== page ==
A big-voiced Italian-American performer from Chicago, Frankie Laine (whose nicknames ranged from “Old Leather Lungs” to “Mr Steel Tonsils”) emerged in the first wave of successful solo singers at the end of World War II. His popularity helped to oust the swing-oriented big bands that had held sway since the 30s and ushered in the age of the solo artist. Laine scored his debut hit, That’s My Desire, for Chicago’s then recently-founded Mercury label in 1947, when he was 34. Boasting a powerful declamatory delivery that was immediately recognisable, he lit up the charts, first in the US, and then later in the UK (where he racked up 33 chart entries between 1952 and 1961, including four No 1s). Significantly, he was one of the first performers to take advantage of the LP format when it was unveiled in 1948 and quickly became a pioneer of the new medium. His debut album, Frankie’s Favorites – which contained his earlier smash, That’s My Desire – was a prototypical greatest hits collection that found Laine wrapping his tonsils around standards like Georgia On My Mind, On The Sunny Side Of The Street and Shine, all delivered in his inimitable style. Laine’s influence was enormous – Tony Bennett and Tom Jones are his musical descendants – aiding the rise of the male crooner and helping to popularise the nascent album format. CW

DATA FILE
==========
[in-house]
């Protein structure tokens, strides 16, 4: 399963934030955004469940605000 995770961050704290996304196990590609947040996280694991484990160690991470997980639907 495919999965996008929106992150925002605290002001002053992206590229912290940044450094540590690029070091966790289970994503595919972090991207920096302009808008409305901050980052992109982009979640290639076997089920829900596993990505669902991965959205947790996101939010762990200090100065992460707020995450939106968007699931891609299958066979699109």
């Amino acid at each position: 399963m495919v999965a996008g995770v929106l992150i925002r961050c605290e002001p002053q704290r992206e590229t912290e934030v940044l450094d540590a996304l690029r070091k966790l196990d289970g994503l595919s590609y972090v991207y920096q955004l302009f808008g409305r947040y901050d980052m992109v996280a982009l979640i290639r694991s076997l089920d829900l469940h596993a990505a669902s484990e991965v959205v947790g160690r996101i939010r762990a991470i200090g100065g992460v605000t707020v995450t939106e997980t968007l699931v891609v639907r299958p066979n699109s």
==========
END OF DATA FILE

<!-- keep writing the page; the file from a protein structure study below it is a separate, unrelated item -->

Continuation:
Runners-up: Andres Segovia Guitar Solos, Frank Sinatra Frankly Sentimental.